Exclusively in the new print issue of CounterPunch
THE DECAY OF AMERICAN MEDIA — Patrick L. Smith on the decline and fall of American journalism; Peter Lee on China and its Uyghur problem; Dave Macaray on brain trauma, profits and the NFL; Lee Ballinger on the bloody history of cotton. PLUS: “The Vindication of Love” by JoAnn Wypijewski; “The Age of SurrealPolitick” by Jeffrey St. Clair; “The Radiation Zone” by Kristin Kolb; “Washington’s Enemies List” by Mike Whitney; “The School of Moral Statecraft” by Chris Floyd and “The Surveillance Films of Laura Poitras” by Kim Nicolini.
The Kony Crusades

Saving Africans from African Savagery

by ANN GARRISON

The hunt for the infamous Joseph Kony and his Lord’s Resistance Army (LRA) are back in the news.  Some even say Kony’s sick, and might surrender. Nevertheless, leading humanitarian militarist John Prendergast and his ENOUGH Project, based in the Center for American Progress, have just published a new list of Kony/LRA hunting urgencies: Blind Spots: Gaining Access to Areas Where the LRA Operates. They say that U.S. Special Forces and our African “military partners,” meaning primarily the Ugandan People’s Defense Force (UPDF), need more helicopters, vehicles, communications, and funds. All to gain more access to remote regions in the Central African Republic, South Sudan, and the Democratic Republic of the Congo, where the phantom Kony might be hiding. In 2012, Prendergast published a Foreign Policy editorial, “Let Them Hunt,” which began, “If President Obama is serious about wanting to apprehend Joseph Kony, he’s got to unleash the dogs of war.”  (And let them hunt.)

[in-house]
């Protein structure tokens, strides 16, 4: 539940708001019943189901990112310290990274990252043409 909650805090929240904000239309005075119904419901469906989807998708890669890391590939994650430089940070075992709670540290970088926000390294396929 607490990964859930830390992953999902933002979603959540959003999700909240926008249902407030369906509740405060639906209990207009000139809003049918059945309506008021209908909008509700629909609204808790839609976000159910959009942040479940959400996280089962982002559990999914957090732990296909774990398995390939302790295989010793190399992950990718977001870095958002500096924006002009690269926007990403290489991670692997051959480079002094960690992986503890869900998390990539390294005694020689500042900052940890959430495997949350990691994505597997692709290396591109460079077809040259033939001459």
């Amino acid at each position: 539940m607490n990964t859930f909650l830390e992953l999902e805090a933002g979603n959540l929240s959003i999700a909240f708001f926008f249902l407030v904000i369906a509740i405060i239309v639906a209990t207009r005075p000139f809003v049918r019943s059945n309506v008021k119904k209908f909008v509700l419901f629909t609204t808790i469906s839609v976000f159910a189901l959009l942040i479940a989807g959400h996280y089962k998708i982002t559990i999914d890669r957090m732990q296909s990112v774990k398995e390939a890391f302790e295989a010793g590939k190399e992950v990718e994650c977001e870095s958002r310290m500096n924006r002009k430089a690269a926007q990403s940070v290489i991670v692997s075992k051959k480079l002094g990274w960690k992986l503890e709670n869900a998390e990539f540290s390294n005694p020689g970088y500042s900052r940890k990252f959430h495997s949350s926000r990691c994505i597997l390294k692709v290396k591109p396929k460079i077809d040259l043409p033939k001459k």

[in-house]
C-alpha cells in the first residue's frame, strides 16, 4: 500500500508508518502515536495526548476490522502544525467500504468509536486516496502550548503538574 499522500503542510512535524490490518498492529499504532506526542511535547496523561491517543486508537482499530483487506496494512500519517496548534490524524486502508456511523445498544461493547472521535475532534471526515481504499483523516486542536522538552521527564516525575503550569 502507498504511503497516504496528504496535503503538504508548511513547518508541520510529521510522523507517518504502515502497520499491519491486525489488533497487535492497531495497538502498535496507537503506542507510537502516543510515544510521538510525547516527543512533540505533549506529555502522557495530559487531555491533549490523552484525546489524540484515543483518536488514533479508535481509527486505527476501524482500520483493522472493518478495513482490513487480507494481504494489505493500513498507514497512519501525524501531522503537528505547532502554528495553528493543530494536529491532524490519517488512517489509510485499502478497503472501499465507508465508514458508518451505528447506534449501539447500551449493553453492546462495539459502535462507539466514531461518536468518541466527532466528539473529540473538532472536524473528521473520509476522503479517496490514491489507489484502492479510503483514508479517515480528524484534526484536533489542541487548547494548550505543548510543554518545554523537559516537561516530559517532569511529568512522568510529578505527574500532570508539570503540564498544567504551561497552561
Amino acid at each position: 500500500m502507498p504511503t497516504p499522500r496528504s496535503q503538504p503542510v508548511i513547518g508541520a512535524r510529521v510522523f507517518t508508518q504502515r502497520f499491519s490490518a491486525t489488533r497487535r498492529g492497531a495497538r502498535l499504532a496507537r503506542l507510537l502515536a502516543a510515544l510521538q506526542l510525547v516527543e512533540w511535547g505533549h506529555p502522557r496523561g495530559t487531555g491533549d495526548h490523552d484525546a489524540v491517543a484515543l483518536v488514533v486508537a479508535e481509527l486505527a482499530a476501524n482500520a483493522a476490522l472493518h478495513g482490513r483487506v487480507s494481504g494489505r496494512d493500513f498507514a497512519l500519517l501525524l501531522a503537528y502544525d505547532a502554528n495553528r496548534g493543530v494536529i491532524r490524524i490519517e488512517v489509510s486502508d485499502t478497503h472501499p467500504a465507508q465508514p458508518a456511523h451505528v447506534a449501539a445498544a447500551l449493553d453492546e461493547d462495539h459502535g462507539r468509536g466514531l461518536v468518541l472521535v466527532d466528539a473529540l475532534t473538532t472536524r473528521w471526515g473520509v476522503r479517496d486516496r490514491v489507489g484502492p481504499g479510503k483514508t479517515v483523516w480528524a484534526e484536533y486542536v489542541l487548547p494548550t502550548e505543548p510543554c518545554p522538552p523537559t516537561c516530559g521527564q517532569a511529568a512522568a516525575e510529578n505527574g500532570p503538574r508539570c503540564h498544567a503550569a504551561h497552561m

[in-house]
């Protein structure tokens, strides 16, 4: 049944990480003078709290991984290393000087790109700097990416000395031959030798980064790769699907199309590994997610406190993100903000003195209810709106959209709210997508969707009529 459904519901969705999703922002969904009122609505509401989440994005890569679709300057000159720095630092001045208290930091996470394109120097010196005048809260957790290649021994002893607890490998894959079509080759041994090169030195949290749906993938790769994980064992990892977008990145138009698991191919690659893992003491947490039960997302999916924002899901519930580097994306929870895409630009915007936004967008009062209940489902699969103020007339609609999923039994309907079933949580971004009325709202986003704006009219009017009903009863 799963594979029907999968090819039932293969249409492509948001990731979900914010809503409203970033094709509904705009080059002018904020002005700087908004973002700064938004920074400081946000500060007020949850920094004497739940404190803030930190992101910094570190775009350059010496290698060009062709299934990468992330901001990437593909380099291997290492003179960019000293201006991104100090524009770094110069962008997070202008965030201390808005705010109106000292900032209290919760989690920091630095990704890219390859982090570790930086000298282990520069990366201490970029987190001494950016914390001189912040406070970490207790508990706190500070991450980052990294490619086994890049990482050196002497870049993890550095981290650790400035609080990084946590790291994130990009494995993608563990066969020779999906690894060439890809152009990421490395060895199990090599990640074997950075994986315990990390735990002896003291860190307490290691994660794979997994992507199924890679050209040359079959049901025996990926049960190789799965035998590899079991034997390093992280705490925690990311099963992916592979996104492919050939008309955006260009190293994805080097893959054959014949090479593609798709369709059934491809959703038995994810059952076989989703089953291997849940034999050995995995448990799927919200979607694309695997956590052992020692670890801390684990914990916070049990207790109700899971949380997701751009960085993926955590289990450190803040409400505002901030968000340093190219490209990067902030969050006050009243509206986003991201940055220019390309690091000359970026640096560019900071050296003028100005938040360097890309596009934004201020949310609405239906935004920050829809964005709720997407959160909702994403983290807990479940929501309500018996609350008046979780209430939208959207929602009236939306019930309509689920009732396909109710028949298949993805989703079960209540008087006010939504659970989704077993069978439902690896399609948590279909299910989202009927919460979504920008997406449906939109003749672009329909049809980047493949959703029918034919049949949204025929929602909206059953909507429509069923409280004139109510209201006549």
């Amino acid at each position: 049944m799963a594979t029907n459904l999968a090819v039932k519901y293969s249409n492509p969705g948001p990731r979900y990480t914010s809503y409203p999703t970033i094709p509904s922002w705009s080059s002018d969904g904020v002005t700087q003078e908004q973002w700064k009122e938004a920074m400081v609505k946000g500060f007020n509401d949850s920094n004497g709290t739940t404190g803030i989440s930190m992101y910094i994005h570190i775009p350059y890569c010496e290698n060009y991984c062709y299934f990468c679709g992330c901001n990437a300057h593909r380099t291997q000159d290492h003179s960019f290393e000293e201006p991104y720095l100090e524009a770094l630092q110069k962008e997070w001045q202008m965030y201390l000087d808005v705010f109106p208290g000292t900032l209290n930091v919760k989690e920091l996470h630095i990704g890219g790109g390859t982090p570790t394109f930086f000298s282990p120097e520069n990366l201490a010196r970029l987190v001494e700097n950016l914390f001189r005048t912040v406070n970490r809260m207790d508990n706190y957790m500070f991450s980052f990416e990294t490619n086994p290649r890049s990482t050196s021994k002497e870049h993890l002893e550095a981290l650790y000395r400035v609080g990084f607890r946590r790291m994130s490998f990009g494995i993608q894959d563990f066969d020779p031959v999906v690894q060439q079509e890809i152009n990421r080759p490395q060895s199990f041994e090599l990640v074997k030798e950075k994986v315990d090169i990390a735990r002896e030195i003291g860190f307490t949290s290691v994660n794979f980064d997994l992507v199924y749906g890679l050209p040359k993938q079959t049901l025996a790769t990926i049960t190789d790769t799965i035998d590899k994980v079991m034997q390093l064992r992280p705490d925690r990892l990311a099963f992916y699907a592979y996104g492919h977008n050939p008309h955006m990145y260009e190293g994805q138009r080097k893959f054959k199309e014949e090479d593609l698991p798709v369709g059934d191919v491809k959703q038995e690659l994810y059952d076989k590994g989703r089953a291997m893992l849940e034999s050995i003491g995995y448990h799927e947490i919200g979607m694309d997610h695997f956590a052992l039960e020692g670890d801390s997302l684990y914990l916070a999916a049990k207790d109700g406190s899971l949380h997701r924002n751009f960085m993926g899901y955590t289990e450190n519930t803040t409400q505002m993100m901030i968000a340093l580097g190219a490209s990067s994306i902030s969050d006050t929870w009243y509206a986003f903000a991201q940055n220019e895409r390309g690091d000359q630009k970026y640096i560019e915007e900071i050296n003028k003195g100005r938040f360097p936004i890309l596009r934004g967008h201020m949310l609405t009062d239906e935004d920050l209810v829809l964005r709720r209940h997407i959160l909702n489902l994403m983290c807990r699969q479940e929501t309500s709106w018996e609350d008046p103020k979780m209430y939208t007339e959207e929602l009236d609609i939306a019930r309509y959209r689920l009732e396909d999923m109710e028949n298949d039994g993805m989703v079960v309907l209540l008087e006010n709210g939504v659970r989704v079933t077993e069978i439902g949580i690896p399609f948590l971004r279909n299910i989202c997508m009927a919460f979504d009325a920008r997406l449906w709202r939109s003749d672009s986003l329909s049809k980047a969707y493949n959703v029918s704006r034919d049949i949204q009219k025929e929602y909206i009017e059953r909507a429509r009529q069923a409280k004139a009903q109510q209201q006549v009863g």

Warlord Joseph Kony is the singular East African evildoer identified in the viral film that quickly became a global laughingstock: KONY 2012.  Aljazeera reported that, when it was finally screened on a sheet stretched between two metal rods in rural Northern Uganda, “the event ended with the angrier members of the audience throwing rocks and shouting abusive criticism, as the rest fled for safety, leaving an abandoned projector, with organizers and the press running for cover until the dust settled.”  And, that “while the film has a viral power never seen before in the online community, it did not go down nearly so well with the very people it claims it is meant to help.”